It’s been five years since the September 11th tragedy.
I’ll never forget that day. A coworker and I had been in the greenhouse setting up an experiment until around 10:30 or 11 am. We were hot, tired and ready for a break. We came back to the lab and I checked my e-mail. There was a message from the university president, or some official, mentioning the terrorist attacks and cancellation of classes. I had no idea what it was about and blew it off, assuming the attacks had been overseas. My coworker came back to the lab and said the twin towers had been hit. We went to the security office to watch the tiny TV. The news ran a near-continuous loop of the planes flying into the towers.
Our boss was away on business and both of us decided to leave. I was so distracted, I would have been useless at work, anyway. I listened to news all the way home and turned the TV on as soon as I got in the door. When I couldn’t take anymore, I took a nap, then put the TV back on.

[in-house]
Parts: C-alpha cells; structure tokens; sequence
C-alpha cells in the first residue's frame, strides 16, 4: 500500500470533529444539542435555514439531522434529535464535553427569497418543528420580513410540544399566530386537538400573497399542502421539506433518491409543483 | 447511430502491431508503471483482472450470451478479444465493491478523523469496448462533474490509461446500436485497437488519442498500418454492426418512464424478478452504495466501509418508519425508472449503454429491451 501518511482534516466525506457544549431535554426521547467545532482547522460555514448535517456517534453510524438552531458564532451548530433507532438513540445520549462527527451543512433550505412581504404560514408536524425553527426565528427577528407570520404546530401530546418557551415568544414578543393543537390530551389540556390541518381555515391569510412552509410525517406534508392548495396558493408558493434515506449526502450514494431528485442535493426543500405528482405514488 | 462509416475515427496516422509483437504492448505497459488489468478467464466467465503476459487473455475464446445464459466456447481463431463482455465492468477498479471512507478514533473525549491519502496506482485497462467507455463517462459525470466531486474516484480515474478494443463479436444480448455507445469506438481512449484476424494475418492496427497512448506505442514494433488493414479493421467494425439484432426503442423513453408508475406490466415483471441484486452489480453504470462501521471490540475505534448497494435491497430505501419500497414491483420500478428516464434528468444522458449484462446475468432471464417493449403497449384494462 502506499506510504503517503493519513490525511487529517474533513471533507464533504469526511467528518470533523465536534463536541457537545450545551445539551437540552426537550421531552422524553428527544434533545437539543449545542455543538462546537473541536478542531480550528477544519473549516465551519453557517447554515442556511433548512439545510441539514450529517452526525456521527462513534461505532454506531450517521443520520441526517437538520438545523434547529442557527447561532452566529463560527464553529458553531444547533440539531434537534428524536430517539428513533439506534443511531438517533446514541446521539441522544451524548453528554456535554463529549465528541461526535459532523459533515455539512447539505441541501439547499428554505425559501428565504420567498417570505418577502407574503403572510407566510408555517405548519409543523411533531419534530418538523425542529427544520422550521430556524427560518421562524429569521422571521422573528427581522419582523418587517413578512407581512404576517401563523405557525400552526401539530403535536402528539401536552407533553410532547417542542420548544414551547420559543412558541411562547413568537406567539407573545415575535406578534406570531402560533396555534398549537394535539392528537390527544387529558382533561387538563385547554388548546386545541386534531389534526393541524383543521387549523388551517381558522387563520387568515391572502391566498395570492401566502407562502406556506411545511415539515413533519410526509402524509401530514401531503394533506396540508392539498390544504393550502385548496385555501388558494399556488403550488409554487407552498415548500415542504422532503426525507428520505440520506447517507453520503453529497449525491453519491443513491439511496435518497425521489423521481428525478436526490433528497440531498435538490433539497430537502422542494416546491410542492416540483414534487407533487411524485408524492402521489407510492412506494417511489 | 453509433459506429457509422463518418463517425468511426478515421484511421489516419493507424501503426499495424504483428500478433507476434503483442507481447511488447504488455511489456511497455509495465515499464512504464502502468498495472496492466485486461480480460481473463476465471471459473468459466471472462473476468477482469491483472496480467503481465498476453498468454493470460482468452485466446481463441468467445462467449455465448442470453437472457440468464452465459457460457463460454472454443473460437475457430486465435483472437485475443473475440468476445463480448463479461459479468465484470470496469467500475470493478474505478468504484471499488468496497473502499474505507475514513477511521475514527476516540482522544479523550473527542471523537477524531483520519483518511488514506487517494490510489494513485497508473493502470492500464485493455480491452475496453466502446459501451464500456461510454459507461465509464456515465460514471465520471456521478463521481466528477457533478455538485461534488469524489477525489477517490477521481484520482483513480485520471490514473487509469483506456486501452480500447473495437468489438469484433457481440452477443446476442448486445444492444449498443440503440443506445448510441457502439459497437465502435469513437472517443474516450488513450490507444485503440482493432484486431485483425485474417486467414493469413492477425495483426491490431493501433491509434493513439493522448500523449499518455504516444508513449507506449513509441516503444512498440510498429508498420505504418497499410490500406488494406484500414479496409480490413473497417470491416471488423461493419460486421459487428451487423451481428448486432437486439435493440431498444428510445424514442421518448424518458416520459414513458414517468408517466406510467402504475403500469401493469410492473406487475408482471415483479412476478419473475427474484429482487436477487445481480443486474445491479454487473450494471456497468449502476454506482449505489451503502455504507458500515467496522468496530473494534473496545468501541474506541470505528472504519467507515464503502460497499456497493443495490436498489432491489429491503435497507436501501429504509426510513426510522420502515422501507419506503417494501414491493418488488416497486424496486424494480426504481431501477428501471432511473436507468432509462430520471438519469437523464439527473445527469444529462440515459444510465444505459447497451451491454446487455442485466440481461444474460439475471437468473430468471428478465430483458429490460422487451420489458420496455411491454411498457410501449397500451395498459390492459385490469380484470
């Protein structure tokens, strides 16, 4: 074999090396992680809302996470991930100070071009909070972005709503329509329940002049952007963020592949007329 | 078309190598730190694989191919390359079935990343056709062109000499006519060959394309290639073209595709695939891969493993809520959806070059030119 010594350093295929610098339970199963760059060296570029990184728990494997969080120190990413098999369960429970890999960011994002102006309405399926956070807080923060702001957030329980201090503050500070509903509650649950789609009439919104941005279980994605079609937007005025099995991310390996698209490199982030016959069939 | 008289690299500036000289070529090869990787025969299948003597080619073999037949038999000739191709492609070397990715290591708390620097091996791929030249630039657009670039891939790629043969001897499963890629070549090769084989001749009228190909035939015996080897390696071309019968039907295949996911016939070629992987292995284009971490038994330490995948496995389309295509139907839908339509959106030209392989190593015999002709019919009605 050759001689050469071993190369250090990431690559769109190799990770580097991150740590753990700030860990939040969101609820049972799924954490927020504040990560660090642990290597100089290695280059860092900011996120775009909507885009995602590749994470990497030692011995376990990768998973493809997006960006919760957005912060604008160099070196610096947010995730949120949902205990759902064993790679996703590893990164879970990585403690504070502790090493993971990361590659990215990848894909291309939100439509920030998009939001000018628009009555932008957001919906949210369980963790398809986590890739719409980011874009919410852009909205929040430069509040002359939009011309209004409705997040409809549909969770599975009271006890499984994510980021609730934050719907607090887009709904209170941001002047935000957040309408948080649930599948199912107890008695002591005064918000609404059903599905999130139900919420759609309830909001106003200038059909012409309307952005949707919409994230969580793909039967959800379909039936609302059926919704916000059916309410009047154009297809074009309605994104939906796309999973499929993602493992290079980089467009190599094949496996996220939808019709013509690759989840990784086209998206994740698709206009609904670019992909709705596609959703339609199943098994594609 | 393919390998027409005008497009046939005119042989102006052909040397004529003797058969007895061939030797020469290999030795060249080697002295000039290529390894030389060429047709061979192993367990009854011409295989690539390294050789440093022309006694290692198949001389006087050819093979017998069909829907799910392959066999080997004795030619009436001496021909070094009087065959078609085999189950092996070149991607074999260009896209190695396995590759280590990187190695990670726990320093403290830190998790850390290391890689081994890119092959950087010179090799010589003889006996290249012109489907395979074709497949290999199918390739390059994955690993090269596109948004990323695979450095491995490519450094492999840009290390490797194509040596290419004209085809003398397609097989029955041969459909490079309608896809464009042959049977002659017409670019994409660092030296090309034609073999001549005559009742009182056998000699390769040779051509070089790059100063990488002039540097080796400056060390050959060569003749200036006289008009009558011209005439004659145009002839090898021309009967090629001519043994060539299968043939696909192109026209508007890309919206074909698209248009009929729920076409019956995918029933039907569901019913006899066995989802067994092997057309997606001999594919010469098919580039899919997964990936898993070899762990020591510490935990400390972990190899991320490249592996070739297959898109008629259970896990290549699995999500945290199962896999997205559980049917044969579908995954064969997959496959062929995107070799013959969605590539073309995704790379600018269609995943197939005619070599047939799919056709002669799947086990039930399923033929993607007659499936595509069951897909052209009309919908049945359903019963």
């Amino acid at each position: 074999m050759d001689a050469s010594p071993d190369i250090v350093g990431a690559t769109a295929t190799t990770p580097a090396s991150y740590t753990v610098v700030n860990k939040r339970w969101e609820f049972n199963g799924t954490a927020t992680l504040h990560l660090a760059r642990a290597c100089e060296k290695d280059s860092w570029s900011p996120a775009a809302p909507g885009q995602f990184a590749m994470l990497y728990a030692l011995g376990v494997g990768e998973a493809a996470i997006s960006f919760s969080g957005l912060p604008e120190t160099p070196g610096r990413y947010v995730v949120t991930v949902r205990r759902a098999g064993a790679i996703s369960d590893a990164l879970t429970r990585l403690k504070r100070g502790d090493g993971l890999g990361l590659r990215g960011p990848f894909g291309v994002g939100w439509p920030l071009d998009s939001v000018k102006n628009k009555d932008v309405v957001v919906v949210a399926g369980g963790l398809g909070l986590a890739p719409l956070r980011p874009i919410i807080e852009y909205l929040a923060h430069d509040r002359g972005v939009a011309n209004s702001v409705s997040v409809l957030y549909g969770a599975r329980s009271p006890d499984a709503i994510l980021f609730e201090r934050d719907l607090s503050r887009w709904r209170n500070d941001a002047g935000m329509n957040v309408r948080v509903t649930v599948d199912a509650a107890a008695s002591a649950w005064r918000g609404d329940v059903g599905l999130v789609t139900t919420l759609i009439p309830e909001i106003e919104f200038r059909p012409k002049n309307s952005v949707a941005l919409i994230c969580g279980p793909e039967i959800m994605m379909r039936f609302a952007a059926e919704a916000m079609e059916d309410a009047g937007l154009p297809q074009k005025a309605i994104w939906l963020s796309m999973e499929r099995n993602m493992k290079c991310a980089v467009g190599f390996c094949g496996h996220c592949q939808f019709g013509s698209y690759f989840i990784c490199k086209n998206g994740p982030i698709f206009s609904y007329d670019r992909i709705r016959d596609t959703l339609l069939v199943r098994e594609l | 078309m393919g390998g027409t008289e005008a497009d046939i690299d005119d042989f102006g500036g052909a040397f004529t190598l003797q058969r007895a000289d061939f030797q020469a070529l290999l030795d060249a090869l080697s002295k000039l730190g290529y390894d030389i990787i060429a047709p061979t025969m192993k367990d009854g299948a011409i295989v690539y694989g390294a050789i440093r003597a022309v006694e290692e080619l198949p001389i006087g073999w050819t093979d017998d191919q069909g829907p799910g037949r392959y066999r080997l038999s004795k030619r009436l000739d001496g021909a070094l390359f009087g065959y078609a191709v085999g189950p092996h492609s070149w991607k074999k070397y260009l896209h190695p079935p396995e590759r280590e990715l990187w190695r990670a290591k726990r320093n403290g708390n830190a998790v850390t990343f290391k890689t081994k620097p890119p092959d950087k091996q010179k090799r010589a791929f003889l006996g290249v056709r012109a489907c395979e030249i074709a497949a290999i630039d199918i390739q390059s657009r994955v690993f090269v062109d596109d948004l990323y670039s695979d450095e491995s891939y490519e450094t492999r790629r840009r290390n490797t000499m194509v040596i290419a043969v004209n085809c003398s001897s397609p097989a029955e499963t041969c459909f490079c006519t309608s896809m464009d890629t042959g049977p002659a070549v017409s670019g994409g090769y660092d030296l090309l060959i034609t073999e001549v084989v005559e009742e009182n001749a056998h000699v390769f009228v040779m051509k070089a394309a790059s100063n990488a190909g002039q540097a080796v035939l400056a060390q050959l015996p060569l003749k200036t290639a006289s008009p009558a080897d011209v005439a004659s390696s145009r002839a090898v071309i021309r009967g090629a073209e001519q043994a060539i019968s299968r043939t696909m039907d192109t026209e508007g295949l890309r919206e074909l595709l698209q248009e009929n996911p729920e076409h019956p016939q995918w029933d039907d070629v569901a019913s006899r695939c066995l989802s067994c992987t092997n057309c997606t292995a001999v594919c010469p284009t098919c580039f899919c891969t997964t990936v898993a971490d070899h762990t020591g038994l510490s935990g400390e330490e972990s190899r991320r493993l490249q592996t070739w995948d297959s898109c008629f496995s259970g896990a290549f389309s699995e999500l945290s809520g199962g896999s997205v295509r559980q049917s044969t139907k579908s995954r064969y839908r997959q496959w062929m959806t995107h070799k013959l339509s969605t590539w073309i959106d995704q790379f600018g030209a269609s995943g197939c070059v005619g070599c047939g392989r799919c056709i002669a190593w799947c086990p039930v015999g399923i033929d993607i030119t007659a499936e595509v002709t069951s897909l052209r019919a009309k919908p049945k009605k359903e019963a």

I’m not a New Yorker, I’ve never lived there. But I grew up in NYC’s back yard. Many people from my hometown commute there for work. It’s not uncommon for rich New Yorkers to have weekend “country” homes in the posh towns sprinkled throughout my home county.
I never even went inside the WTC. One of my school trips was supposed to have a tour of the towers, but it was a drizzly day with low clouds, so we skipped it. I remember standing on the sidewalk looking up to the towers, the upper floors shrouded.
In the following days, as I got in touch with family and friends, everyone knew someone who was killed or knew someone who lost a loved one. It was chilling.
I don’t mean to ignore the victims of the other flights and in the Pentagon. Their tragedy was no less. I simply have a connection to NY that I don't have with the others.